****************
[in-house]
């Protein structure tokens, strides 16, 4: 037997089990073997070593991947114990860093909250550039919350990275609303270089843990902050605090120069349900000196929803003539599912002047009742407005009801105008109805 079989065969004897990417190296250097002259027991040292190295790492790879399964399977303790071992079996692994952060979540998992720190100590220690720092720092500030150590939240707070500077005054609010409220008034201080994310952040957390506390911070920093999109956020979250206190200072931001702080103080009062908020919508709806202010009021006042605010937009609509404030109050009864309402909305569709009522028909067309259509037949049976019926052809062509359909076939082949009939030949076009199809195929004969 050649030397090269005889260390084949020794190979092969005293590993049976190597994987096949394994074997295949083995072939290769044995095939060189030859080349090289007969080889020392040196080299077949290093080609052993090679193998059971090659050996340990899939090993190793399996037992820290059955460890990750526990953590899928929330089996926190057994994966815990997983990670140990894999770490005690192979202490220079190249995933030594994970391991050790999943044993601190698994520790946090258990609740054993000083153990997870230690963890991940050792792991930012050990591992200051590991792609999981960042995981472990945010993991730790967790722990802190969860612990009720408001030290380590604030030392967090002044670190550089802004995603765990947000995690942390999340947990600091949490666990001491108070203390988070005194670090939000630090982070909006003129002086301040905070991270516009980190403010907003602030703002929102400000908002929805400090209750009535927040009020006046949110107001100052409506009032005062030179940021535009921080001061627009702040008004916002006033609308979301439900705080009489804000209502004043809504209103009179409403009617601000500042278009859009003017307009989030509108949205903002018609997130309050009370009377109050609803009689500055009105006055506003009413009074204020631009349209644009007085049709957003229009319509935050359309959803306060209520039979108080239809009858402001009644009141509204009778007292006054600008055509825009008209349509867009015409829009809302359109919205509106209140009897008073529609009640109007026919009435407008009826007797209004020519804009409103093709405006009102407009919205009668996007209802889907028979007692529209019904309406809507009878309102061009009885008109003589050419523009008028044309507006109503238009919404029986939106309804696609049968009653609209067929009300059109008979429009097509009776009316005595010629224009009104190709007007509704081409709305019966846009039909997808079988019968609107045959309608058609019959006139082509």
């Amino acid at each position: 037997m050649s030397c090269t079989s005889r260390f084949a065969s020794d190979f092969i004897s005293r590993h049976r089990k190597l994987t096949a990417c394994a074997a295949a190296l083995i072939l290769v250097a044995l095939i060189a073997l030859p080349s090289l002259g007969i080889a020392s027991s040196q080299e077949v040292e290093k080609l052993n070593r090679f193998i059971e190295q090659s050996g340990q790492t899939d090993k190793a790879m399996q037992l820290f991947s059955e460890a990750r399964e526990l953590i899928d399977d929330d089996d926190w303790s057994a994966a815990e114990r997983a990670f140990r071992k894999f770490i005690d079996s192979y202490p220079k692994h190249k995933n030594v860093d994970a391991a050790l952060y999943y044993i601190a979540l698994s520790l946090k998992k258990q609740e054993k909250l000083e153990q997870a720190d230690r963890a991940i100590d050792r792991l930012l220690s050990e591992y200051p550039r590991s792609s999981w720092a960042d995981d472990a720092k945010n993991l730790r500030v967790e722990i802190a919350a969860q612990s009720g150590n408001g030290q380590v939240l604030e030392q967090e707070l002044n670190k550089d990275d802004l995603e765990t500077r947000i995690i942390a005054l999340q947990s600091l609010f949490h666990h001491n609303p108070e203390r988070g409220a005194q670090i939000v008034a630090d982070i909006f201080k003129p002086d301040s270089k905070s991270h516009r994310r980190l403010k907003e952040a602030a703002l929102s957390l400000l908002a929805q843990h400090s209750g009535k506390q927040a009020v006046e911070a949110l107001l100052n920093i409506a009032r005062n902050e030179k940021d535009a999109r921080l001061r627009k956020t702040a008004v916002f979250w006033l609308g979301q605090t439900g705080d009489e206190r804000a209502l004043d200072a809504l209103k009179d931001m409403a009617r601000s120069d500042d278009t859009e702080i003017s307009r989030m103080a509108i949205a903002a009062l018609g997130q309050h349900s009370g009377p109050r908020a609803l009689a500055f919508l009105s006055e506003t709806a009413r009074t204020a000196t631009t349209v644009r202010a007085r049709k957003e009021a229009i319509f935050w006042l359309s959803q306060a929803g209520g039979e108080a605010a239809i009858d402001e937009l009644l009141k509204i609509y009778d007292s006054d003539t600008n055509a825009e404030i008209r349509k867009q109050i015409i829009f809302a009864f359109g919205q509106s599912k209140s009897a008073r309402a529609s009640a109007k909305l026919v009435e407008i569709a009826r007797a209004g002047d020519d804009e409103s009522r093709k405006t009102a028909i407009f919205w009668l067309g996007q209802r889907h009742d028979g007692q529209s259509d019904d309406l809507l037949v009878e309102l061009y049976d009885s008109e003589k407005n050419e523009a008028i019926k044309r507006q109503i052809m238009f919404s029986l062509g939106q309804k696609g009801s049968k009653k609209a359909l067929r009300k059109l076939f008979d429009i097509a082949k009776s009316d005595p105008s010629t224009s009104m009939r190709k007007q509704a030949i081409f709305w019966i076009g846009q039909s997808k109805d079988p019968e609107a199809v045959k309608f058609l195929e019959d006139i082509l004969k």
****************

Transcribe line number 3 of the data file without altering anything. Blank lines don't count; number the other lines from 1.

């Amino acid at each position: 037997m050649s030397c090269t079989s005889r260390f084949a065969s020794d190979f092969i004897s005293r590993h049976r089990k190597l994987t096949a990417c394994a074997a295949a190296l083995i072939l290769v250097a044995l095939i060189a073997l030859p080349s090289l002259g007969i080889a020392s027991s040196q080299e077949v040292e290093k080609l052993n070593r090679f193998i059971e190295q090659s050996g340990q790492t899939d090993k190793a790879m399996q037992l820290f991947s059955e460890a990750r399964e526990l953590i899928d399977d929330d089996d926190w303790s057994a994966a815990e114990r997983a990670f140990r071992k894999f770490i005690d079996s192979y202490p220079k692994h190249k995933n030594v860093d994970a391991a050790l952060y999943y044993i601190a979540l698994s520790l946090k998992k258990q609740e054993k909250l000083e153990q997870a720190d230690r963890a991940i100590d050792r792991l930012l220690s050990e591992y200051p550039r590991s792609s999981w720092a960042d995981d472990a720092k945010n993991l730790r500030v967790e722990i802190a919350a969860q612990s009720g150590n408001g030290q380590v939240l604030e030392q967090e707070l002044n670190k550089d990275d802004l995603e765990t500077r947000i995690i942390a005054l999340q947990s600091l609010f949490h666990h001491n609303p108070e203390r988070g409220a005194q670090i939000v008034a630090d982070i909006f201080k003129p002086d301040s270089k905070s991270h516009r994310r980190l403010k907003e952040a602030a703002l929102s957390l400000l908002a929805q843990h400090s209750g009535k506390q927040a009020v006046e911070a949110l107001l100052n920093i409506a009032r005062n902050e030179k940021d535009a999109r921080l001061r627009k956020t702040a008004v916002f979250w006033l609308g979301q605090t439900g705080d009489e206190r804000a209502l004043d200072a809504l209103k009179d931001m409403a009617r601000s120069d500042d278009t859009e702080i003017s307009r989030m103080a509108i949205a903002a009062l018609g997130q309050h349900s009370g009377p109050r908020a609803l009689a500055f919508l009105s006055e506003t709806a009413r009074t204020a000196t631009t349209v644009r202010a007085r049709k957003e009021a229009i319509f935050w006042l359309s959803q306060a929803g209520g039979e108080a605010a239809i009858d402001e937009l009644l009141k509204i609509y009778d007292s006054d003539t600008n055509a825009e404030i008209r349509k867009q109050i015409i829009f809302a009864f359109g919205q509106s599912k209140s009897a008073r309402a529609s009640a109007k909305l026919v009435e407008i569709a009826r007797a209004g002047d020519d804009e409103s009522r093709k405006t009102a028909i407009f919205w009668l067309g996007q209802r889907h009742d028979g007692q529209s259509d019904d309406l809507l037949v009878e309102l061009y049976d009885s008109e003589k407005n050419e523009a008028i019926k044309r507006q109503i052809m238009f919404s029986l062509g939106q309804k696609g009801s049968k009653k609209a359909l067929r009300k059109l076939f008979d429009i097509a082949k009776s009316d005595p105008s010629t224009s009104m009939r190709k007007q509704a030949i081409f709305w019966i076009g846009q039909s997808k109805d079988p019968e609107a199809v045959k309608f058609l195929e019959d006139i082509l004969k």